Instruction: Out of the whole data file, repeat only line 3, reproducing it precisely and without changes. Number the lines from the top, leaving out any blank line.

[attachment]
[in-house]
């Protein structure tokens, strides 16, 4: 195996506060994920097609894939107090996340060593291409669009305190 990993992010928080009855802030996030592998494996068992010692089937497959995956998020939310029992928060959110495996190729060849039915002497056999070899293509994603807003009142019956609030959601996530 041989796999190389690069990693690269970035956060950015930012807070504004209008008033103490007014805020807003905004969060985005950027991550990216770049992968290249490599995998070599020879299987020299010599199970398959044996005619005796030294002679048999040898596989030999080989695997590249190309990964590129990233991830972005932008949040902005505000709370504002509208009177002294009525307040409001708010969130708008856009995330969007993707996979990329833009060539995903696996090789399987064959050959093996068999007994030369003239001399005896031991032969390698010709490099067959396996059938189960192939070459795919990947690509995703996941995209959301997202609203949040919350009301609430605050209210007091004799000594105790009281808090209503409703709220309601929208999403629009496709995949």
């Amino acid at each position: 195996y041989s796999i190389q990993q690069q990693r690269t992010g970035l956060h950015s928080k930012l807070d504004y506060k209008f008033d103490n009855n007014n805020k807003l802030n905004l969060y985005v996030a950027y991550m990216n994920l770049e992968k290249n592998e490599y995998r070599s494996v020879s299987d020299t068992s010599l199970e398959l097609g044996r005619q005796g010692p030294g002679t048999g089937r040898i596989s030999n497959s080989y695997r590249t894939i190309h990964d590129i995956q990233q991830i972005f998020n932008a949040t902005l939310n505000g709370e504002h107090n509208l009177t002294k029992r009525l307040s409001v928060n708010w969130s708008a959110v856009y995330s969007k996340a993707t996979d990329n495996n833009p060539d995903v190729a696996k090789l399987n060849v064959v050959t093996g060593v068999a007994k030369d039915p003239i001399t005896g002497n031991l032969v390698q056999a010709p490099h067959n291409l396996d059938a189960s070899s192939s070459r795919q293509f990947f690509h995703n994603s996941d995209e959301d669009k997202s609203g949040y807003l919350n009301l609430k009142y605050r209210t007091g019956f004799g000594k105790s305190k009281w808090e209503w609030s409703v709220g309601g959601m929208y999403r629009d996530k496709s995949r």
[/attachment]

């Amino acid at each position: 195996y041989s796999i190389q990993q690069q990693r690269t992010g970035l956060h950015s928080k930012l807070d504004y506060k209008f008033d103490n009855n007014n805020k807003l802030n905004l969060y985005v996030a950027y991550m990216n994920l770049e992968k290249n592998e490599y995998r070599s494996v020879s299987d020299t068992s010599l199970e398959l097609g044996r005619q005796g010692p030294g002679t048999g089937r040898i596989s030999n497959s080989y695997r590249t894939i190309h990964d590129i995956q990233q991830i972005f998020n932008a949040t902005l939310n505000g709370e504002h107090n509208l009177t002294k029992r009525l307040s409001v928060n708010w969130s708008a959110v856009y995330s969007k996340a993707t996979d990329n495996n833009p060539d995903v190729a696996k090789l399987n060849v064959v050959t093996g060593v068999a007994k030369d039915p003239i001399t005896g002497n031991l032969v390698q056999a010709p490099h067959n291409l396996d059938a189960s070899s192939s070459r795919q293509f990947f690509h995703n994603s996941d995209e959301d669009k997202s609203g949040y807003l919350n009301l609430k009142y605050r209210t007091g019956f004799g000594k105790s305190k009281w808090e209503w609030s409703v709220g309601g959601m929208y999403r629009d996530k496709s995949r």